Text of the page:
Texas DPS Is Concerned About the Gays Glitter-Bombing People of "Conservative Orientation"
The first rule about glitter bombs, if you work in the Texas Department of Public Safety, is you do not talk about glitter bombs. "DPS does not discuss security-related matters or investigations," the agency vaguely told us in an email statement. (Subject line:"Inquiry about Glitter Bombs.")
But there appears to have been a minor, glitter-sized leak in the department. On Friday, The Texas Tribune said it obtained an email that a Department of Public Safety official sent to state senators. The email contained an unsigned attachment warning of a glitter-bombing threat among our society's most dangerous groups: the gays and women. "Glitter Bombing: Weapon of Choice for Gay Rights, Pro Choice Advocates," the Tribune said the unsigned attachment was titled.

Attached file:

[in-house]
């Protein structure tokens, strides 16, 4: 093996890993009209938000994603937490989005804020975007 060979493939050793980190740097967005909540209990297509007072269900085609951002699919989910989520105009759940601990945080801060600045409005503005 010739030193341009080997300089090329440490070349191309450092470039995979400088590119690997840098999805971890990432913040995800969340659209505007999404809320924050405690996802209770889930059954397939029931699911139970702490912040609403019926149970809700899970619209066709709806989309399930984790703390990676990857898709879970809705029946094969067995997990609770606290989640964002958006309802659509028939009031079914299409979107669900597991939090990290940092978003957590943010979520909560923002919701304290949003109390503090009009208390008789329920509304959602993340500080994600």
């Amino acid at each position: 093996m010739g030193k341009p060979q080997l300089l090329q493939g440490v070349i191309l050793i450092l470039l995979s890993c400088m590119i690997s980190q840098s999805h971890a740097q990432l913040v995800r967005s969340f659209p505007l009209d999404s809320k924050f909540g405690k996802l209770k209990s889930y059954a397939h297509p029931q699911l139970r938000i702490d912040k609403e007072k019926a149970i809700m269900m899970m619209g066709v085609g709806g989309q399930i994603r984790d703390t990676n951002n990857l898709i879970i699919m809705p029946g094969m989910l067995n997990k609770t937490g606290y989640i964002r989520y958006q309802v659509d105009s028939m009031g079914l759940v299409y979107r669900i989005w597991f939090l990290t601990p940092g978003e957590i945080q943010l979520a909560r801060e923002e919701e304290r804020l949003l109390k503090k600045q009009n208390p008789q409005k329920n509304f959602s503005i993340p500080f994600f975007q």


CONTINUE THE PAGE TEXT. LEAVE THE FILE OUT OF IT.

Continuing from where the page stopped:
As all good government reports do, the email attachment relies entirely on anecdotal evidence, documenting cases previously reported by the news media. It cites the well-known glitter bombings of Newt Gingrich, Mitt Romney and other conservatives to make the case that "the common denominator among these political figures is a conservative orientation and opposition to gay rights, especially marriage equality." Of course, one may argue that conservatively oriented people are asking to be glitter-bombed, as conservative orientation is not something that you're born with but a lifestyle choice.
The most surprising takeaway of the glitter-bomb document is its description of glitter-related health effects. "Glitter bombing, which releases a 'blizzard of glitter'... may pose a health hazard to the recipient in the form of glitter particles entering the eyes, nose, lungs or other soft tissue, which may result in irritation or infection," it states. Not mentioned is the risk that glitter may get lodged into your carpet so deep that not even a vacuum will get it out.
Send your story tips to the author, Amy Silverstein.
Get the ICYMI: Today's Top Stories Newsletter Our daily newsletter delivers quick clicks to keep you in the know
Catch up on the day's news and stay informed with our daily digest of the most popular news, music, food and arts stories in Dallas, delivered to your inbox Monday through Friday.